7. Accessing data

The complete run of data in the tables of this statistical bulletin is also available to view and download in electronic format free of charge using our Time Series Data service. Users can download the complete bulletin in a choice of zipped formats, or view and download their own selections of individual series.

We publish revisions triangles or all the main published main indicators on our website.

8. Relevant links

On 2 December 2015, we published a short story on the British steel industry since the 1970s.

On 1 September 2015, we published an article on the performance of the UK’s motor vehicle manufacturing industry.

A methodological note on leap year adjustments was published on 29 February 2016, explaining how leap years might affect our time series and the methods used to adjust for them as part of seasonal adjustment.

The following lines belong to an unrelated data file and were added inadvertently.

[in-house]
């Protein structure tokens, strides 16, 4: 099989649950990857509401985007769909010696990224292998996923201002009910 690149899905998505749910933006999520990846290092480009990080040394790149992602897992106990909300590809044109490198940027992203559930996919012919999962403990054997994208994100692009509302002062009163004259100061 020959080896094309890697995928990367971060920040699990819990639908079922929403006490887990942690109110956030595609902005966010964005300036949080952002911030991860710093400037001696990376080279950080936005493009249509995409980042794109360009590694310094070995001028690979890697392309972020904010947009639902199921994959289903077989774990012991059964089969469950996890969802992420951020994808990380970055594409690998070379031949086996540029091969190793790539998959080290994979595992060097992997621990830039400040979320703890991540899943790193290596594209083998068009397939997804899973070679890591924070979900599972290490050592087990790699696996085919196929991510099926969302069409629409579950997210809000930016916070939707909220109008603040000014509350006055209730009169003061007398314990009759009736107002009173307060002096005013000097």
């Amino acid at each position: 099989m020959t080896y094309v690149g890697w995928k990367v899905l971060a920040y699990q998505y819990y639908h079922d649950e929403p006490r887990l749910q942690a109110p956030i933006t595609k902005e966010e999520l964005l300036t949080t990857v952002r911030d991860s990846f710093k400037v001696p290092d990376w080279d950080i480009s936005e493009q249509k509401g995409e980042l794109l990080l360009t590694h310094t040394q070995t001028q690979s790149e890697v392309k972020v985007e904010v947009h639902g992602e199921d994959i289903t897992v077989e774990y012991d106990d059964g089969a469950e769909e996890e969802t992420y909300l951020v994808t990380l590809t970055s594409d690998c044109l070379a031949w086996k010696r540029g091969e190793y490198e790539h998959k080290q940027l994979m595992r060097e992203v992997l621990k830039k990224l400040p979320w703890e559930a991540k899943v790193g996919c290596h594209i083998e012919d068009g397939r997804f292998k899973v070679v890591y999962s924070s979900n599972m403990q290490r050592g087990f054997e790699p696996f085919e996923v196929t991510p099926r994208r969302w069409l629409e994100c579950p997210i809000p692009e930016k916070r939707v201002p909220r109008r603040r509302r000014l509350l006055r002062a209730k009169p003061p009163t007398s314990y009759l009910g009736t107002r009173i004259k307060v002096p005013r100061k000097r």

9. Customer feedback

We have received some comments from users regarding the Index of Production. These have mainly been in 3 areas and the bullet points detail the action we have taken, or plan to take, to address these concerns:

  • you commented that longer time series would be useful so long run time series of data for the main IoP industries are available - furthermore, data at 4 decimal places for IoP and the main sub-sectors are now available
  • you would like more information on data content - from the bulletin published on 11 March 2015, response rates for the monthly business survey data feeding in to IoP were included
  • you also raised concerns that the IoP is not benchmarked to annual data through the supply and use framework - this is being addressed as part of our response to the National Statistics Quality Review of National Accounts

As a reader and user of our statistics we welcome your feedback on the content of this publication, your views for improvement and on the way you use our statistics currently. If you would like to get in touch or send your feedback, please contact us.

Back to table of contents

Contact details for this Statistical bulletin

Alaa Al-Hamad
indexofproduction@ons.gov.uk
Telephone: +44 (0) 1633 455648